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I have a problem with my lift view. The thing is, I am making an expensive remote rest-api call twice - where I should really need to do it only once.

But I can't figure out how to solve this.

Basically I have an HTML template like this, that needs to display the list of users and their count:


Num users: <span class="lift:UserSearchResults.userCount"></span>

User list:

And then I have an actual snippet that goes and retrieves the list of users from the rest-api server. However, note that it actually does this TWICE - once to count the number of users, and once to render the list.


  /** Get list of users from api */
  def users: List[User] = {
    val url = "http://server/rest-api/user-search";
    val result = io.Source.fromURL(url).mkString

    //... parse users into List[User] and return it

    return entries

  /** Render user count */
  def userCount =
    "* *" #> users.length    //<-- ONE call

  def userList(in: NodeSeq): NodeSeq = {
    users.flatMap(user => Helpers.bind("user", in,  //<--SECOND call
      "userName" -> user.user_name)) 

Is there a better place to put the api call? Is there like a "constructor" for the snippet, that I can use cache the user list, and to share it across all the functions in the class?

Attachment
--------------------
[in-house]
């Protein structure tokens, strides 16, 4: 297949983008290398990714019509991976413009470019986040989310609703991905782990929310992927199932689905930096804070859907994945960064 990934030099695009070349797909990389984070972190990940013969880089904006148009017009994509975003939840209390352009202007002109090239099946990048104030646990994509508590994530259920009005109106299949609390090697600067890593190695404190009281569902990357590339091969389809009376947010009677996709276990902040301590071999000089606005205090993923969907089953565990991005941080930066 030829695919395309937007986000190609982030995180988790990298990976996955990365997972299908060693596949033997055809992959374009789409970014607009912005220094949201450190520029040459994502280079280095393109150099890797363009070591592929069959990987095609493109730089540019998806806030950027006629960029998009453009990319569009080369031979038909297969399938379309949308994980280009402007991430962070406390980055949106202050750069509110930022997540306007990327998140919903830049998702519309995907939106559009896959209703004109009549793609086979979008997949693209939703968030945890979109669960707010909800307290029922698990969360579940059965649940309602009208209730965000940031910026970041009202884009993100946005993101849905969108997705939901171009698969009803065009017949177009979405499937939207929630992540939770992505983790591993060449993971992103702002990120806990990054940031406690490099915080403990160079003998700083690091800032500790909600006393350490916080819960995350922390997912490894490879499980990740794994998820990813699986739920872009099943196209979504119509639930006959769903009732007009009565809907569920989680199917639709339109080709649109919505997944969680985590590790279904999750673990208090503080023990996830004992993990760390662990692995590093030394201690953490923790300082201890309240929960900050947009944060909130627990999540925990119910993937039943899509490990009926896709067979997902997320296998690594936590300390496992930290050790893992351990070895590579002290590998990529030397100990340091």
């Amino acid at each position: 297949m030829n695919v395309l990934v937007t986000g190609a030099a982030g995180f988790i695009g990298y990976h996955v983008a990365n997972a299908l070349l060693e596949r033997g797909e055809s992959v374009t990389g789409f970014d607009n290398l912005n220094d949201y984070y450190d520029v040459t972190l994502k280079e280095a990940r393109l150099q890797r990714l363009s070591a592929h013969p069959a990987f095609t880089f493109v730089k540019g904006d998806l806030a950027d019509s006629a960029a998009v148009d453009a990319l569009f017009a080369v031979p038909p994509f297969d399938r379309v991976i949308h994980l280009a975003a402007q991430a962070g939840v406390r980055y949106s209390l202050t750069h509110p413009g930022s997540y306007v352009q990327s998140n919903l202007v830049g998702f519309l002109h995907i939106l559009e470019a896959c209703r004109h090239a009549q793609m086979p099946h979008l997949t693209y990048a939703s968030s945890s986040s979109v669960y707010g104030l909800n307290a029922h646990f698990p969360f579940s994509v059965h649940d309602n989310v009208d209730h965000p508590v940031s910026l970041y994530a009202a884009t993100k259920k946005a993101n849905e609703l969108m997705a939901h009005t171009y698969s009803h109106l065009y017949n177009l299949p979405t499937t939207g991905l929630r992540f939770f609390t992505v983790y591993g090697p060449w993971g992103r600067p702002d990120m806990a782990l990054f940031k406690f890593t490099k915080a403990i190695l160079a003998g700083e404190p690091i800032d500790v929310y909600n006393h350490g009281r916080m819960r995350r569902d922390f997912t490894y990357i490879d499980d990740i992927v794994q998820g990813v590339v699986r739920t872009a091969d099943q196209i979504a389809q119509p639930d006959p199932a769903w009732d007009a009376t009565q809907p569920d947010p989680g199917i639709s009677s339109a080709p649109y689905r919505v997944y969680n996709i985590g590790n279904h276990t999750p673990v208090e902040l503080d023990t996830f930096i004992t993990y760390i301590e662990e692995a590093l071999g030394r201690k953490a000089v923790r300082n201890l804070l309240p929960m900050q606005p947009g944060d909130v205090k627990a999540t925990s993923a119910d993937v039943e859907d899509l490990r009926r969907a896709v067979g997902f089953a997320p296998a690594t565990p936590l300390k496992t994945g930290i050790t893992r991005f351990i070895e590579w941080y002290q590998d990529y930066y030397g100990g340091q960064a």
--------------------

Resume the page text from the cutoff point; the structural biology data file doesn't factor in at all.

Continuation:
Any help is appreciated.

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2 Answers 2

up vote 5 down vote accepted

If UserSearchResults is a class (as opposed to an object), then there will be a per-request instance of that class. As such, all you have to do is change your def users to a lazy val users and you should be good to go.

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Wow, this is exactly what I was looking for! Is there a way to get by without "lazy" (I didn't read about that scala feature yet)? –  drozzy Jun 28 '11 at 18:27
@drozzy lazy val defines a value that will only be computed when its value is used and is guaranteed to only be calculated once. It's perfect for this situation. –  Bill Jun 28 '11 at 18:42
P.S.: Anytime you feel like answering scala/lift questions look up my profile - I always have a bunch of dumb ones nobody seems to want to answer! –  drozzy Jun 28 '11 at 19:06
Hehe. Will do. As Bill points out, lazy val is probably useful in this case. It's a way of memoizing a result. If you're familiar with Ruby or JS, it's the same as saying `variable = variable || < function that computes the variable's value >', only thread-safe and all better. That said, if you need the relevant values every time that snippet is used, you can just make it a regular val and you'll be fine. By the way, you can do a whole block to determine the initial value of a variable or a lazy val, so no syntax has to change. –  Antonio Salazar Cardozo Jul 1 '11 at 19:51

If your snippet extends StatefulSnippet, you can just save the list in an instance variable. Another option would be to put the list into a RequestVar. Then it could also be accessed from other snippets.

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